‘This is historic revisionism!’ Holocaust survivors and their descendants have been protesting in the Hungarian capital, Budapest.
They are in a moral uproar that the newly-elected Fidesz government is going ahead with the building of a monument.
For more than a week, non-Jewish Hungarians have also joined them, removing fences from around the construction site.
Then they lay personal relics around it. The monument depicts Hungary as a victim of Nazi aggression in World War Two.
The facts are, however, that Hungary joined Germany in 1941, then was invaded when it changed its mind in 1944, and moved to make a separate peace with the allied powers.
Hungary had begun introducing anti-Jewish legislation in 1938.
One of the women demonstrating said: “This is a falsification of history, something that nobody wants. We don’t understand this, so we come every day and dismantle the fence… and they put it up again.”
The monument represents the country as an archangel (Gabriel), being attacked by an eagle, representing Germany.
Many find it hard to qualify the actions of the wartime authorities as angelic.
The mass deportation of Hungary’s Jews began in 1944. Starting in May, in just eight weeks, most were sent to Auschwitz.
Historian Istvan Rév said: “The government tries to build a monument actually denying responsibility for the things that happened in Hungary, when 437,000 people died in concentration camps.”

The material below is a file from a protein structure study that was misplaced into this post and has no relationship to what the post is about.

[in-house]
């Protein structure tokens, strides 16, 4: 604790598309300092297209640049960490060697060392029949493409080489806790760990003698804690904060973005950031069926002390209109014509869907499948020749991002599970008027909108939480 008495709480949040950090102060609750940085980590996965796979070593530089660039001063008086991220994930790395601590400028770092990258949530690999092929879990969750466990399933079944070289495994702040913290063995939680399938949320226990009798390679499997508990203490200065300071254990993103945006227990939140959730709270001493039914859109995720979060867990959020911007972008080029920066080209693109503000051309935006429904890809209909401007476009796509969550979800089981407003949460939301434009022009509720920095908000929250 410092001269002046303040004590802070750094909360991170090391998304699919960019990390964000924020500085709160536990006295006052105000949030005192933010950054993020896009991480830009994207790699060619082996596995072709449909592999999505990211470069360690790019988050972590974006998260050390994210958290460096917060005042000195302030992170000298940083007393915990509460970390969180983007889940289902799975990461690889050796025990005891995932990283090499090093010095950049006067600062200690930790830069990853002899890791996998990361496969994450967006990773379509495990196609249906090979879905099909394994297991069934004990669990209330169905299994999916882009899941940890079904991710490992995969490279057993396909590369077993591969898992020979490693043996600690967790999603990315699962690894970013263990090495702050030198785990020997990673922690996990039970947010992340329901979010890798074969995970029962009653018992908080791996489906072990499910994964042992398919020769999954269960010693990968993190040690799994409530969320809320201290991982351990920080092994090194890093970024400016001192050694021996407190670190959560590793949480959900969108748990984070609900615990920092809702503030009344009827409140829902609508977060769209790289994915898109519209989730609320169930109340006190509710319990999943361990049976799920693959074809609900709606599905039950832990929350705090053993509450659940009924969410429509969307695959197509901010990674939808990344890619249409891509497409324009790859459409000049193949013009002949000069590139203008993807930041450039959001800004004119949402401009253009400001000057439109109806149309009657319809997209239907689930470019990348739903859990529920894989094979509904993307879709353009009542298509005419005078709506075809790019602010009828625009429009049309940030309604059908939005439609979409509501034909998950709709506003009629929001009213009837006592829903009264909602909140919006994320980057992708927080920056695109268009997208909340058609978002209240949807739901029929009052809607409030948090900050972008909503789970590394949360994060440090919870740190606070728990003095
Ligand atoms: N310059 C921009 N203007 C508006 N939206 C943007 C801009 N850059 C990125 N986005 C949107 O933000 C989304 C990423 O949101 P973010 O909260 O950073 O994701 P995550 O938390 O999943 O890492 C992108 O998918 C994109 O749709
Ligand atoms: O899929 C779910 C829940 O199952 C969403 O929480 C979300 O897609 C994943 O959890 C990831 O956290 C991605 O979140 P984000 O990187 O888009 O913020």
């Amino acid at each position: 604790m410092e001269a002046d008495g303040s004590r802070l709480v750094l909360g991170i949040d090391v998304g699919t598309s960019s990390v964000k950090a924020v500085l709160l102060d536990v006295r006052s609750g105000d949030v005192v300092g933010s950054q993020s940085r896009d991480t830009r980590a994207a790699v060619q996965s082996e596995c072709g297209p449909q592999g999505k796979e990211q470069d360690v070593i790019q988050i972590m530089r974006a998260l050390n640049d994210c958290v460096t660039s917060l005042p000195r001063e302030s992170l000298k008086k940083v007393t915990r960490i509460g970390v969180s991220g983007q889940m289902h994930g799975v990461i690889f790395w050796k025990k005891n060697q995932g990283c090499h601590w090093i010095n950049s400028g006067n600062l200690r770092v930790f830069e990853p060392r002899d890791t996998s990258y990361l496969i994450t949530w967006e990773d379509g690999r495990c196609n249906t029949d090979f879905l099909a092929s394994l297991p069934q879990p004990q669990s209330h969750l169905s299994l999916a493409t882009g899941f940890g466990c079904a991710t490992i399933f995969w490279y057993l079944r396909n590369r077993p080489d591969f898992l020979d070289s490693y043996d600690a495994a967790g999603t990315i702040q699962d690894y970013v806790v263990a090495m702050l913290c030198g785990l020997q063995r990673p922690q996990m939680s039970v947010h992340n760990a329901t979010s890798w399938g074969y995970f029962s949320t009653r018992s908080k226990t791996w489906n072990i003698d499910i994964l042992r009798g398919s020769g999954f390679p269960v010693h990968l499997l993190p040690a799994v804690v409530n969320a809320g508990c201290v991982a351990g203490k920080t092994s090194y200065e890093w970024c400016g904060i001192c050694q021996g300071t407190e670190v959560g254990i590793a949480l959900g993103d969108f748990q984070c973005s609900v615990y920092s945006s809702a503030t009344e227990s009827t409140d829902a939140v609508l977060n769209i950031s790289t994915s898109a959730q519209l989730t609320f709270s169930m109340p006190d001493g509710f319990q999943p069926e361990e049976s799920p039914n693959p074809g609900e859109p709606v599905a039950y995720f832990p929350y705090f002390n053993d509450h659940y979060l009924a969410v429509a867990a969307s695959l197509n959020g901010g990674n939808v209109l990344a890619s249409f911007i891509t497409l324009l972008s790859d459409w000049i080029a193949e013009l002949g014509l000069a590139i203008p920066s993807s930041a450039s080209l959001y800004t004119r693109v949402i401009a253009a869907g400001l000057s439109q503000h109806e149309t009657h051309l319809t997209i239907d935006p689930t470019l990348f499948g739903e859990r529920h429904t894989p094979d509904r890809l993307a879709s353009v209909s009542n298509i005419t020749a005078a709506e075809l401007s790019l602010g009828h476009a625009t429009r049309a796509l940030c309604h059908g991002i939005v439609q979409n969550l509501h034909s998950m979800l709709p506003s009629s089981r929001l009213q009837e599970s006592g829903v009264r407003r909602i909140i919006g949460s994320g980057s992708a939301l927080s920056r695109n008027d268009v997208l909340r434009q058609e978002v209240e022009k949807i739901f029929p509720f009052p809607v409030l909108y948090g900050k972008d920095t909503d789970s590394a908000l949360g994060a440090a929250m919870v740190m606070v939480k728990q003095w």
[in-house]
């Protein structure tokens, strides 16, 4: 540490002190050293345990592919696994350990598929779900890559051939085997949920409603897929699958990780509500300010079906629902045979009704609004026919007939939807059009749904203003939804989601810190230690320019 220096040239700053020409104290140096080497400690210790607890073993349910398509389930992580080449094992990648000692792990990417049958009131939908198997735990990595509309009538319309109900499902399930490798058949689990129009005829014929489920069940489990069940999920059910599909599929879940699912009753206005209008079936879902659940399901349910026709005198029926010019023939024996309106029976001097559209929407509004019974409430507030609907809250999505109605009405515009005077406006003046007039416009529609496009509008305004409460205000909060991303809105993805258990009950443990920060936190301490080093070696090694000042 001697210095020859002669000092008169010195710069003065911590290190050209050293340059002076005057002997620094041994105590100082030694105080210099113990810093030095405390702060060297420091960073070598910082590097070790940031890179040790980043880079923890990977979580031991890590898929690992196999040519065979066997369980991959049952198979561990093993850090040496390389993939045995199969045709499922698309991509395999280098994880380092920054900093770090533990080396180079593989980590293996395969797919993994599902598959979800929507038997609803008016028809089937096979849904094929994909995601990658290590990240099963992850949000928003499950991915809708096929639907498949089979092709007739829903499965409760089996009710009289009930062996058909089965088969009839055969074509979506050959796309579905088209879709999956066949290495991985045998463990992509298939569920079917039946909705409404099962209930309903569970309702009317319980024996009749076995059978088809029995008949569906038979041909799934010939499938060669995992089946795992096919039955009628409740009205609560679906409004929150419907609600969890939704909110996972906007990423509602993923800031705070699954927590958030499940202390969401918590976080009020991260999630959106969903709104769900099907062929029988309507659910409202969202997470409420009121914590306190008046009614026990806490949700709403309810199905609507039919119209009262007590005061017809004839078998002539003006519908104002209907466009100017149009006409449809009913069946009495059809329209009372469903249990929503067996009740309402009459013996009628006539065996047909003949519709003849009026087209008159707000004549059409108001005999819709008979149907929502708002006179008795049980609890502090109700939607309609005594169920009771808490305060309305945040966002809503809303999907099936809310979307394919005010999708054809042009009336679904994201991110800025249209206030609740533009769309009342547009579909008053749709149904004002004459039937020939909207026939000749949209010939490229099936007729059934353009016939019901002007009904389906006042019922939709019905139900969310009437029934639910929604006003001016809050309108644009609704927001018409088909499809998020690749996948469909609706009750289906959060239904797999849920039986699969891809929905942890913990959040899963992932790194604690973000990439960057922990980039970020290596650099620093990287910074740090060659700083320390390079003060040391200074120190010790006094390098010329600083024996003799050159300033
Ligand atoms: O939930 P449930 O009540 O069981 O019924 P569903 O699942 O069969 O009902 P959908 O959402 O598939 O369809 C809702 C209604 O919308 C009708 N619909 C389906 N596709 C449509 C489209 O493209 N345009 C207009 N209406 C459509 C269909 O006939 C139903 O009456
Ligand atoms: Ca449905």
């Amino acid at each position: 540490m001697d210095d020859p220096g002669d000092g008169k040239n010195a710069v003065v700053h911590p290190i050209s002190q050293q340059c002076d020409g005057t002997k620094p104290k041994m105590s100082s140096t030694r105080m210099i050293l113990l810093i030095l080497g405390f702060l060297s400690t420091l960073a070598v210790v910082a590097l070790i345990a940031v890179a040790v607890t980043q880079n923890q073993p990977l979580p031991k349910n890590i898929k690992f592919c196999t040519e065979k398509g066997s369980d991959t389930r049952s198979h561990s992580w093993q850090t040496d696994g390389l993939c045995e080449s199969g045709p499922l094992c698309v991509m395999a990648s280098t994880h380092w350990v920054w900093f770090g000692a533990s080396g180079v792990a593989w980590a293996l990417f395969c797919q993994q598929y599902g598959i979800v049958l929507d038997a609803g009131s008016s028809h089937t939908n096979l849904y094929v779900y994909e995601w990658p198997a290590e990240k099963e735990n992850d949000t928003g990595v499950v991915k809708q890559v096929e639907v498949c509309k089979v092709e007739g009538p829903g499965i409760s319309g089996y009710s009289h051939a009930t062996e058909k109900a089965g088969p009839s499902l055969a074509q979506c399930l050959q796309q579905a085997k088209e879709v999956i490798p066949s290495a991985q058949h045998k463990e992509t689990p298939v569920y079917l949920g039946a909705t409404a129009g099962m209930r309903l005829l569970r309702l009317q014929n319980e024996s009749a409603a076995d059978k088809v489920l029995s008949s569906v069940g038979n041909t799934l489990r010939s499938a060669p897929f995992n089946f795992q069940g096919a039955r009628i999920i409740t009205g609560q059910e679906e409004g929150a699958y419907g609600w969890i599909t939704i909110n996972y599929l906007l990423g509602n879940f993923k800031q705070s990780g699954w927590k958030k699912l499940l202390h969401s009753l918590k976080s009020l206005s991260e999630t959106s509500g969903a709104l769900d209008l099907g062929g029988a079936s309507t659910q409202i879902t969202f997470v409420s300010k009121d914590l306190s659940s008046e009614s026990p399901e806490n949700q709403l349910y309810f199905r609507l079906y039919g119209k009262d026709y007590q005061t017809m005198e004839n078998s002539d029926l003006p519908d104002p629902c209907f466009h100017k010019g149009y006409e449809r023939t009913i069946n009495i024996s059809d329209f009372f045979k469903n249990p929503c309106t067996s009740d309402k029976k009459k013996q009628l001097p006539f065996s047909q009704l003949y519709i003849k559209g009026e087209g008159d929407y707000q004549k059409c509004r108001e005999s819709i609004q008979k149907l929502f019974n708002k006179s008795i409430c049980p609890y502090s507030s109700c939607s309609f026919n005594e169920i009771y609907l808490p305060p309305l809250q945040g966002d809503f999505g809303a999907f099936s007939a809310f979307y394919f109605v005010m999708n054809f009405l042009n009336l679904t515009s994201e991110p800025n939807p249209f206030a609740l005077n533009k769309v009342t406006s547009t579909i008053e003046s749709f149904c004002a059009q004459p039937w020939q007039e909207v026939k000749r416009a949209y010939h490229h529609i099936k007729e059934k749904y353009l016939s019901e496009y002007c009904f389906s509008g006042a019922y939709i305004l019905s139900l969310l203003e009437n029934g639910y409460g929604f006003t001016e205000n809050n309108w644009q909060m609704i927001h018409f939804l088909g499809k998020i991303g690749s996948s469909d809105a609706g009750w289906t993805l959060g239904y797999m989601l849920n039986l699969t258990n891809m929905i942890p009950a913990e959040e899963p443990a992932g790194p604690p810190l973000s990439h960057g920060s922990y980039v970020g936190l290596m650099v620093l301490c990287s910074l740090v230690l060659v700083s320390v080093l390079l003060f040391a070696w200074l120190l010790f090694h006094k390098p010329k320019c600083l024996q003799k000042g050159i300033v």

Hungary’s Jewish groups decided to boycott national commemoration of the occupation, saying the monument is part of an official drive to obscure the role played by Hungarians.
Our correspondent in Budapest, Andrea Hajagos, said: “This debate on the monument casts a shadow over the April 16th commemoration of the Hungarian victims of the Holocaust.”
This 70th anniversary marking when the Jews first began to be forced into ghettos also saw the Hungarian president and the deputy prime minister pay tribute to the thousands of Jews from Budapest who were murdered on the banks of the Danube. These politicians speak openly about the nation’s responsibility.
A Fidesz Party former education minister, Zoltán Pokorni, who proposed marking today officially, said: “We don’t see the Holocaust as a distant country, but as a part of Hungarian history, as the murderers were Hungarians and the victims were Hungarians, so this is our concern; it’s not a far-away question of history.”
Fidesz Prime Minister Viktor Orban’s pledges to do everything to stamp out anti-Semitism in Hungary are met by critics saying the government is courting far-right voters with the archangel project.